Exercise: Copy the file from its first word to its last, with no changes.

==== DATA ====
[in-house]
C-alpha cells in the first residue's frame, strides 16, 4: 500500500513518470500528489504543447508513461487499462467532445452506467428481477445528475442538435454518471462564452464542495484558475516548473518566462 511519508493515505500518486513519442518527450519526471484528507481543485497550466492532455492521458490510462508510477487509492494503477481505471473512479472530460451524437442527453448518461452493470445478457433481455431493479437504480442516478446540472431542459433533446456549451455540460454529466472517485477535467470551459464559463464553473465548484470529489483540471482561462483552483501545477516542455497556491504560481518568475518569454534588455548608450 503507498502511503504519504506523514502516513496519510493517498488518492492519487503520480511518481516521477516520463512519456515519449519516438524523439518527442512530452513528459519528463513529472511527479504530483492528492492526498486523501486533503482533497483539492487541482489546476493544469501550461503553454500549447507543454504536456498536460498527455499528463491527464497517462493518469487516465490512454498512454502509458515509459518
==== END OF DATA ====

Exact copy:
[in-house]
C-alpha cells in the first residue's frame, strides 16, 4: 500500500513518470500528489504543447508513461487499462467532445452506467428481477445528475442538435454518471462564452464542495484558475516548473518566462 511519508493515505500518486513519442518527450519526471484528507481543485497550466492532455492521458490510462508510477487509492494503477481505471473512479472530460451524437442527453448518461452493470445478457433481455431493479437504480442516478446540472431542459433533446456549451455540460454529466472517485477535467470551459464559463464553473465548484470529489483540471482561462483552483501545477516542455497556491504560481518568475518569454534588455548608450 503507498502511503504519504506523514502516513496519510493517498488518492492519487503520480511518481516521477516520463512519456515519449519516438524523439518527442512530452513528459519528463513529472511527479504530483492528492492526498486523501486533503482533497483539492487541482489546476493544469501550461503553454500549447507543454504536456498536460498527455499528463491527464497517462493518469487516465490512454498512454502509458515509459518